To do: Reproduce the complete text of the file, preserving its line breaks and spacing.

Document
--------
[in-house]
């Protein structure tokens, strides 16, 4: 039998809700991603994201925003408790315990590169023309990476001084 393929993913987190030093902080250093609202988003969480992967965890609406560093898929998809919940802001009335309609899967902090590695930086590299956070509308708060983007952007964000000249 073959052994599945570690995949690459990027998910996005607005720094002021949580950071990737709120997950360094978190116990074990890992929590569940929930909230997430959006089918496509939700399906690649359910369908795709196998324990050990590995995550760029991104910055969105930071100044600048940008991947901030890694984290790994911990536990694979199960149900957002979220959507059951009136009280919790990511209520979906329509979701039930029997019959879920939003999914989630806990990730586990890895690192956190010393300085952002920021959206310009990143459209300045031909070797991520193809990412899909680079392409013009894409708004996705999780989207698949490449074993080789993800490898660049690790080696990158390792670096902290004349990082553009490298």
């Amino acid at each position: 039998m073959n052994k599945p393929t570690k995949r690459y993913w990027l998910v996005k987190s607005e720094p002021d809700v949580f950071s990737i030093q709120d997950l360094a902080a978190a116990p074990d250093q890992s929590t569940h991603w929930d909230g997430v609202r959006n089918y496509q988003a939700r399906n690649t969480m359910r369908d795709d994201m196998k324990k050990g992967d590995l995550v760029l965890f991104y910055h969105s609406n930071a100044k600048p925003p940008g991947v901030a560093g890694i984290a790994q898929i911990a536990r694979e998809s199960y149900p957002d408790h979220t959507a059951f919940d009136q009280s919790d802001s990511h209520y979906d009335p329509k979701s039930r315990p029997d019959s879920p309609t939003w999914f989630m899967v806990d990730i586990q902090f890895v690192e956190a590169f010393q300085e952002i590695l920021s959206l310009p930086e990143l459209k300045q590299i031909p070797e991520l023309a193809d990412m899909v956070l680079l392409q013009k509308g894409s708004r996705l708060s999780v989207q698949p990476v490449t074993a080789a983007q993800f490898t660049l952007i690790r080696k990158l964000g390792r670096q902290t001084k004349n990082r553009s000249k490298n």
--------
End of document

[in-house]
């Protein structure tokens, strides 16, 4: 039998809700991603994201925003408790315990590169023309990476001084 393929993913987190030093902080250093609202988003969480992967965890609406560093898929998809919940802001009335309609899967902090590695930086590299956070509308708060983007952007964000000249 073959052994599945570690995949690459990027998910996005607005720094002021949580950071990737709120997950360094978190116990074990890992929590569940929930909230997430959006089918496509939700399906690649359910369908795709196998324990050990590995995550760029991104910055969105930071100044600048940008991947901030890694984290790994911990536990694979199960149900957002979220959507059951009136009280919790990511209520979906329509979701039930029997019959879920939003999914989630806990990730586990890895690192956190010393300085952002920021959206310009990143459209300045031909070797991520193809990412899909680079392409013009894409708004996705999780989207698949490449074993080789993800490898660049690790080696990158390792670096902290004349990082553009490298």
């Amino acid at each position: 039998m073959n052994k599945p393929t570690k995949r690459y993913w990027l998910v996005k987190s607005e720094p002021d809700v949580f950071s990737i030093q709120d997950l360094a902080a978190a116990p074990d250093q890992s929590t569940h991603w929930d909230g997430v609202r959006n089918y496509q988003a939700r399906n690649t969480m359910r369908d795709d994201m196998k324990k050990g992967d590995l995550v760029l965890f991104y910055h969105s609406n930071a100044k600048p925003p940008g991947v901030a560093g890694i984290a790994q898929i911990a536990r694979e998809s199960y149900p957002d408790h979220t959507a059951f919940d009136q009280s919790d802001s990511h209520y979906d009335p329509k979701s039930r315990p029997d019959s879920p309609t939003w999914f989630m899967v806990d990730i586990q902090f890895v690192e956190a590169f010393q300085e952002i590695l920021s959206l310009p930086e990143l459209k300045q590299i031909p070797e991520l023309a193809d990412m899909v956070l680079l392409q013009k509308g894409s708004r996705l708060s999780v989207q698949p990476v490449t074993a080789a983007q993800f490898t660049l952007i690790r080696k990158l964000g390792r670096q902290t001084k004349n990082r553009s000249k490298n």